What happened

Shares of Sally Beauty Holdings (NYSE:SBH) sank on Thursday after the company's results for its fiscal fourth quarter of 2020 disappointed investors. Earnings per share (EPS) were up and ahead of expectations, but revenue left Wall Street wanting more. As a result, the stock was down 8% as of 2:30 p.m. EST.

So what

For its Q4, Sally Beauty generated net sales of $958 million, which was down less than 1% year over year. Investors had expected sales to be a little bit better, but this was still a stark improvement from the third quarter, when net sales were down 28% from the prior-year period. For the fiscal year, the company generated net sales of $3.5 billion. This 9% drop from fiscal 2019 was mostly due to salons being closed because of the COVID-19 pandemic.

A frustrated man puts his hands on his face with a down stock chart in the background.

Image source: Getty Images.

With sales back, Sally Beauty delivered on profitability. The company reported diluted EPS of $0.62 for Q4, up 7% year over year. Give credit to management for controlling costs to deliver that earnings growth. Even with the struggles the company had with closed salons earlier this year, it was still able to deliver $113 million in net income for the year, which equates to diluted EPS of $0.99.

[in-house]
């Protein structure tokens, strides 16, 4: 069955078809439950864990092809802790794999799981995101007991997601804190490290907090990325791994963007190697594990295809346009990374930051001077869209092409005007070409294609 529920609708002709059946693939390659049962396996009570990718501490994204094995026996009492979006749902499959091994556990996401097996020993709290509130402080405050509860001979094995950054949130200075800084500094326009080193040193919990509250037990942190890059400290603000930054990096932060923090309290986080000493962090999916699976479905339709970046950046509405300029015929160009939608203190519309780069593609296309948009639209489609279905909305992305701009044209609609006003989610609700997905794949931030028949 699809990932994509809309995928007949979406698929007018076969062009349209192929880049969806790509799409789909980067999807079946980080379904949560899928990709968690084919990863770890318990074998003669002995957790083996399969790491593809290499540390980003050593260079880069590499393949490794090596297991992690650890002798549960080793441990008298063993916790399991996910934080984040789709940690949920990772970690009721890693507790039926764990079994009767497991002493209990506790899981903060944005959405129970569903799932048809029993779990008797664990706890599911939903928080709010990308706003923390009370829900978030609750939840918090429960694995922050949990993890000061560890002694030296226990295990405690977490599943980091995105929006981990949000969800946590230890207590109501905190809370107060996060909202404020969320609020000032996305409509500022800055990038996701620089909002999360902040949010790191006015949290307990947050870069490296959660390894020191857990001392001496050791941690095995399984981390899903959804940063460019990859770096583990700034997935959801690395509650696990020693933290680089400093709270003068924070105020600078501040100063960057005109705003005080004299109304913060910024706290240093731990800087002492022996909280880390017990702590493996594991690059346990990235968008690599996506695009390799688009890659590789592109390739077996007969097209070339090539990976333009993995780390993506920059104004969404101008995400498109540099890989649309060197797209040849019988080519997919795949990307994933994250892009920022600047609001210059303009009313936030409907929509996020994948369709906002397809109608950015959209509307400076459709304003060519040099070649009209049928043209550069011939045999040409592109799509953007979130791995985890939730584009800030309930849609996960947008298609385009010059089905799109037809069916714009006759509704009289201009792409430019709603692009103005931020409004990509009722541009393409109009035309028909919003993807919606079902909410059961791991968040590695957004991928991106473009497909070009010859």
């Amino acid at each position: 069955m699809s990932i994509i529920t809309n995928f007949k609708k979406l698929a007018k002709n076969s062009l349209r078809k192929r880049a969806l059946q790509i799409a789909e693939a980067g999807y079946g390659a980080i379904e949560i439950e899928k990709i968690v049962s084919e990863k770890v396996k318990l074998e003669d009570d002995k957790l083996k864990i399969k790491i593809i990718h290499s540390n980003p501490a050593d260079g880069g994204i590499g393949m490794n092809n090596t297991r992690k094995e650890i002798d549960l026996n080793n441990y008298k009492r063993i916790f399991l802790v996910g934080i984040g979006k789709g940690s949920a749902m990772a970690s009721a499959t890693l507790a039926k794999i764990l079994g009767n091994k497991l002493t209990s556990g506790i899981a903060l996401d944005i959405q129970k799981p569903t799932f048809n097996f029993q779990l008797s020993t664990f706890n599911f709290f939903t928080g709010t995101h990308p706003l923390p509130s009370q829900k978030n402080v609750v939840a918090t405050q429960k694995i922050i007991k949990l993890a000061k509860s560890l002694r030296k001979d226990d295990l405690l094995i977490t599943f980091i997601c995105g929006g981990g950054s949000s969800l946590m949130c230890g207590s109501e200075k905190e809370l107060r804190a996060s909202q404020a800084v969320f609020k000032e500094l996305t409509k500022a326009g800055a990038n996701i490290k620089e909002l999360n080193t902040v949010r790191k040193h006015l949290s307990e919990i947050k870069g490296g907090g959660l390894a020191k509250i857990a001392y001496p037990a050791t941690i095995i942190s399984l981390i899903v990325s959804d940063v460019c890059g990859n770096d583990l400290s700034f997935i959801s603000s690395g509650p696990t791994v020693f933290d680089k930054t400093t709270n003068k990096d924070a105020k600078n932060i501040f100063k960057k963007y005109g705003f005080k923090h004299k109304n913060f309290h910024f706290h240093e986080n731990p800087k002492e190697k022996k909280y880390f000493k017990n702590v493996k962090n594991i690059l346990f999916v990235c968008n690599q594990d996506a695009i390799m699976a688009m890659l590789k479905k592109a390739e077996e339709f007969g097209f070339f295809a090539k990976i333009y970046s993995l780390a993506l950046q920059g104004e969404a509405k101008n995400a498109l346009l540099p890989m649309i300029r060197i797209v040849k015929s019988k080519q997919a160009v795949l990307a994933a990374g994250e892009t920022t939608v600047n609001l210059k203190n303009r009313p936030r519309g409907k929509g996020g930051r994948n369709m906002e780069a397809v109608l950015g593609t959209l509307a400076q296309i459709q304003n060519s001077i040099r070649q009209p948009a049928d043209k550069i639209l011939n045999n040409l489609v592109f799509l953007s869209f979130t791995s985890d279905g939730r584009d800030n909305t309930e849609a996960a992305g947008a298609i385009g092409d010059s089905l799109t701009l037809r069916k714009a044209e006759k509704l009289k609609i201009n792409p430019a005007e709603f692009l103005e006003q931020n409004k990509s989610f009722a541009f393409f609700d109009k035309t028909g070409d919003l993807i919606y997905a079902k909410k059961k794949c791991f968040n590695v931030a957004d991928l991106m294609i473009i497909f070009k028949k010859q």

Now what

Without a doubt, Sally Beauty Holdings trades in deep value-stock territory. Its current valuation is about 10 times trailing earnings, and that could look better next year if salons can start functioning normally again. Furthermore, the company generated $131 million of free cash flow during Q4 alone, which is a ton for a small-cap stock in a single quarter. The question investors should be asking, though, is not whether the stock is cheap -- it is. The better question is whether Sally Beauty has any sustainable advantages over its competitors moving forward. 

This article represents the opinion of the writer, who may disagree with the “official” recommendation position of a Motley Fool premium advisory service. We’re motley! Questioning an investing thesis -- even one of our own -- helps us all think critically about investing and make decisions that help us become smarter, happier, and richer.